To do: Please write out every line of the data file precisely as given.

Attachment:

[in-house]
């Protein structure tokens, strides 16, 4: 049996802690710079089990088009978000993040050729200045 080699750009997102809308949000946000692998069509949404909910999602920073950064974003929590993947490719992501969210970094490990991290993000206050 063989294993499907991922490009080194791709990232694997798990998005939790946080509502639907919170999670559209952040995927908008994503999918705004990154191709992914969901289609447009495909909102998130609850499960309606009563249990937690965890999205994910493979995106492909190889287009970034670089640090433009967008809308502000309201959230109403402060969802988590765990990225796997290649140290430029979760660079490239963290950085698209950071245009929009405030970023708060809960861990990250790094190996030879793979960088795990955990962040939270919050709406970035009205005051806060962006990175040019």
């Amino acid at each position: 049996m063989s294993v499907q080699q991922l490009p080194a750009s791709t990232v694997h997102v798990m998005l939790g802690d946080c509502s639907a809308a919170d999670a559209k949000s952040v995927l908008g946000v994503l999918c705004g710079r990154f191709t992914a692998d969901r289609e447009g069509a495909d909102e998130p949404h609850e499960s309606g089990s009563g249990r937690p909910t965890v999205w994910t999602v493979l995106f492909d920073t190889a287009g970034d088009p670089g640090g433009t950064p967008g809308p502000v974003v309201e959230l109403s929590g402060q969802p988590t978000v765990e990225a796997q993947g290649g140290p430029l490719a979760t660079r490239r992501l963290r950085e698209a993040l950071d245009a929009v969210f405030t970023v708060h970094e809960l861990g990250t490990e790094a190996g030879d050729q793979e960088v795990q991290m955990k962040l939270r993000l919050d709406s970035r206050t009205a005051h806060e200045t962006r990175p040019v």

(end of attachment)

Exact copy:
[in-house]
């Protein structure tokens, strides 16, 4: 049996802690710079089990088009978000993040050729200045 080699750009997102809308949000946000692998069509949404909910999602920073950064974003929590993947490719992501969210970094490990991290993000206050 063989294993499907991922490009080194791709990232694997798990998005939790946080509502639907919170999670559209952040995927908008994503999918705004990154191709992914969901289609447009495909909102998130609850499960309606009563249990937690965890999205994910493979995106492909190889287009970034670089640090433009967008809308502000309201959230109403402060969802988590765990990225796997290649140290430029979760660079490239963290950085698209950071245009929009405030970023708060809960861990990250790094190996030879793979960088795990955990962040939270919050709406970035009205005051806060962006990175040019």
């Amino acid at each position: 049996m063989s294993v499907q080699q991922l490009p080194a750009s791709t990232v694997h997102v798990m998005l939790g802690d946080c509502s639907a809308a919170d999670a559209k949000s952040v995927l908008g946000v994503l999918c705004g710079r990154f191709t992914a692998d969901r289609e447009g069509a495909d909102e998130p949404h609850e499960s309606g089990s009563g249990r937690p909910t965890v999205w994910t999602v493979l995106f492909d920073t190889a287009g970034d088009p670089g640090g433009t950064p967008g809308p502000v974003v309201e959230l109403s929590g402060q969802p988590t978000v765990e990225a796997q993947g290649g140290p430029l490719a979760t660079r490239r992501l963290r950085e698209a993040l950071d245009a929009v969210f405030t970023v708060h970094e809960l861990g990250t490990e790094a190996g030879d050729q793979e960088v795990q991290m955990k962040l939270r993000l919050d709406s970035r206050t009205a005051h806060e200045t962006r990175p040019v």